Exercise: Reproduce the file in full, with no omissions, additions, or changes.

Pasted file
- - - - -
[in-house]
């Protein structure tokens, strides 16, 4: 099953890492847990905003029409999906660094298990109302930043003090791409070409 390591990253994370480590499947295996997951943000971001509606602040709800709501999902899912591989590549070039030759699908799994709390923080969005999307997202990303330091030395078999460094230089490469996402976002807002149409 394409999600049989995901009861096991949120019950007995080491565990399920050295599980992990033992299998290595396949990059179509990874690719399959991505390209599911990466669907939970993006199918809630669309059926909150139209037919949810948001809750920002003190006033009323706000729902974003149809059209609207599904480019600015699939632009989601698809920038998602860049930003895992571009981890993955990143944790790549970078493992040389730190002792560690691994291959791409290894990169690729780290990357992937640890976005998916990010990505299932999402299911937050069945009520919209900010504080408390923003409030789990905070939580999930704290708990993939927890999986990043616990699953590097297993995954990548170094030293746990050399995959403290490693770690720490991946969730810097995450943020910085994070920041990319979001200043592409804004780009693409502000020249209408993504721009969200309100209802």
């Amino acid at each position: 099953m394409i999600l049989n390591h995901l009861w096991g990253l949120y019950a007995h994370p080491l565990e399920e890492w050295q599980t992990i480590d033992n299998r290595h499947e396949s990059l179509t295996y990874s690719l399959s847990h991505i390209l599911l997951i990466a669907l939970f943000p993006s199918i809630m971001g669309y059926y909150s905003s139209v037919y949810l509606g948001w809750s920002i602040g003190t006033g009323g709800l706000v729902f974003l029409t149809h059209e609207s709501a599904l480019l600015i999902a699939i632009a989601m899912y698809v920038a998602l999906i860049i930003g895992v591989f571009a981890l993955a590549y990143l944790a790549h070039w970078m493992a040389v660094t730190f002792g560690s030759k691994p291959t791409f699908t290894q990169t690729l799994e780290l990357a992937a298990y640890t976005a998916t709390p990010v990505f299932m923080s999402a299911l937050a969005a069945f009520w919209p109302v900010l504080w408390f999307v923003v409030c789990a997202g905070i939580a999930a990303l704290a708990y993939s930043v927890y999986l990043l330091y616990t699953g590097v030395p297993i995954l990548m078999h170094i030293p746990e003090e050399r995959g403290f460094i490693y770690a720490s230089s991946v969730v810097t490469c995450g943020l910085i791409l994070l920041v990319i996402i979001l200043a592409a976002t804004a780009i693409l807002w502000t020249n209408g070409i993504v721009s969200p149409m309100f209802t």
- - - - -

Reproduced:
[in-house]
């Protein structure tokens, strides 16, 4: 099953890492847990905003029409999906660094298990109302930043003090791409070409 390591990253994370480590499947295996997951943000971001509606602040709800709501999902899912591989590549070039030759699908799994709390923080969005999307997202990303330091030395078999460094230089490469996402976002807002149409 394409999600049989995901009861096991949120019950007995080491565990399920050295599980992990033992299998290595396949990059179509990874690719399959991505390209599911990466669907939970993006199918809630669309059926909150139209037919949810948001809750920002003190006033009323706000729902974003149809059209609207599904480019600015699939632009989601698809920038998602860049930003895992571009981890993955990143944790790549970078493992040389730190002792560690691994291959791409290894990169690729780290990357992937640890976005998916990010990505299932999402299911937050069945009520919209900010504080408390923003409030789990905070939580999930704290708990993939927890999986990043616990699953590097297993995954990548170094030293746990050399995959403290490693770690720490991946969730810097995450943020910085994070920041990319979001200043592409804004780009693409502000020249209408993504721009969200309100209802």
């Amino acid at each position: 099953m394409i999600l049989n390591h995901l009861w096991g990253l949120y019950a007995h994370p080491l565990e399920e890492w050295q599980t992990i480590d033992n299998r290595h499947e396949s990059l179509t295996y990874s690719l399959s847990h991505i390209l599911l997951i990466a669907l939970f943000p993006s199918i809630m971001g669309y059926y909150s905003s139209v037919y949810l509606g948001w809750s920002i602040g003190t006033g009323g709800l706000v729902f974003l029409t149809h059209e609207s709501a599904l480019l600015i999902a699939i632009a989601m899912y698809v920038a998602l999906i860049i930003g895992v591989f571009a981890l993955a590549y990143l944790a790549h070039w970078m493992a040389v660094t730190f002792g560690s030759k691994p291959t791409f699908t290894q990169t690729l799994e780290l990357a992937a298990y640890t976005a998916t709390p990010v990505f299932m923080s999402a299911l937050a969005a069945f009520w919209p109302v900010l504080w408390f999307v923003v409030c789990a997202g905070i939580a999930a990303l704290a708990y993939s930043v927890y999986l990043l330091y616990t699953g590097v030395p297993i995954l990548m078999h170094i030293p746990e003090e050399r995959g403290f460094i490693y770690a720490s230089s991946v969730v810097t490469c995450g943020l910085i791409l994070l920041v990319i996402i979001l200043a592409a976002t804004a780009i693409l807002w502000t020249n209408g070409i993504v721009s969200p149409m309100f209802t």